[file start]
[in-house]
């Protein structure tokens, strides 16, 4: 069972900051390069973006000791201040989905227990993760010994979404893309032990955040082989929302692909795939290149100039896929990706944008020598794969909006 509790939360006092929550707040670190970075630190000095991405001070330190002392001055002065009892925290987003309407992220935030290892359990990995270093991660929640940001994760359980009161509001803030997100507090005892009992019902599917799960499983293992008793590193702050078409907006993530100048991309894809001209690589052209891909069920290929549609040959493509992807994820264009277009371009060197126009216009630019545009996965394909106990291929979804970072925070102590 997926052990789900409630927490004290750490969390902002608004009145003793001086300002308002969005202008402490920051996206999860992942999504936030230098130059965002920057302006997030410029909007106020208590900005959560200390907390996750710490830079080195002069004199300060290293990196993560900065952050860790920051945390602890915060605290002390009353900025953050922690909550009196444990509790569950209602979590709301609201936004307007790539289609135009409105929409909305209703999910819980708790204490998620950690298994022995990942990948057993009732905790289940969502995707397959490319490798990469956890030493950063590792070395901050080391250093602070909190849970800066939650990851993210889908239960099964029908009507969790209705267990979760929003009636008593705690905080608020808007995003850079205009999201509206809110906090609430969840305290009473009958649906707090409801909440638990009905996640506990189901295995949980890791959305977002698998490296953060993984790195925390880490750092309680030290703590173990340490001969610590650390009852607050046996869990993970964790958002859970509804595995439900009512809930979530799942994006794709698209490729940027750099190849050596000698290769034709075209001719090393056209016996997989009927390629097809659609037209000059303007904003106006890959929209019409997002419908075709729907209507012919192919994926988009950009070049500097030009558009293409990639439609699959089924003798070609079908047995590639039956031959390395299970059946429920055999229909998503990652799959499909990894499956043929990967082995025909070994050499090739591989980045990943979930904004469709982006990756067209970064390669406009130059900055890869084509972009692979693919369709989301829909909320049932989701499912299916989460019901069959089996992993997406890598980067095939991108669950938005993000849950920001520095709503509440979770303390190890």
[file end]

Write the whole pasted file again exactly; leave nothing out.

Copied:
[in-house]
């Protein structure tokens, strides 16, 4: 069972900051390069973006000791201040989905227990993760010994979404893309032990955040082989929302692909795939290149100039896929990706944008020598794969909006 509790939360006092929550707040670190970075630190000095991405001070330190002392001055002065009892925290987003309407992220935030290892359990990995270093991660929640940001994760359980009161509001803030997100507090005892009992019902599917799960499983293992008793590193702050078409907006993530100048991309894809001209690589052209891909069920290929549609040959493509992807994820264009277009371009060197126009216009630019545009996965394909106990291929979804970072925070102590 997926052990789900409630927490004290750490969390902002608004009145003793001086300002308002969005202008402490920051996206999860992942999504936030230098130059965002920057302006997030410029909007106020208590900005959560200390907390996750710490830079080195002069004199300060290293990196993560900065952050860790920051945390602890915060605290002390009353900025953050922690909550009196444990509790569950209602979590709301609201936004307007790539289609135009409105929409909305209703999910819980708790204490998620950690298994022995990942990948057993009732905790289940969502995707397959490319490798990469956890030493950063590792070395901050080391250093602070909190849970800066939650990851993210889908239960099964029908009507969790209705267990979760929003009636008593705690905080608020808007995003850079205009999201509206809110906090609430969840305290009473009958649906707090409801909440638990009905996640506990189901295995949980890791959305977002698998490296953060993984790195925390880490750092309680030290703590173990340490001969610590650390009852607050046996869990993970964790958002859970509804595995439900009512809930979530799942994006794709698209490729940027750099190849050596000698290769034709075209001719090393056209016996997989009927390629097809659609037209000059303007904003106006890959929209019409997002419908075709729907209507012919192919994926988009950009070049500097030009558009293409990639439609699959089924003798070609079908047995590639039956031959390395299970059946429920055999229909998503990652799959499909990894499956043929990967082995025909070994050499090739591989980045990943979930904004469709982006990756067209970064390669406009130059900055890869084509972009692979693919369709989301829909909320049932989701499912299916989460019901069959089996992993997406890598980067095939991108669950938005993000849950920001520095709503509440979770303390190890």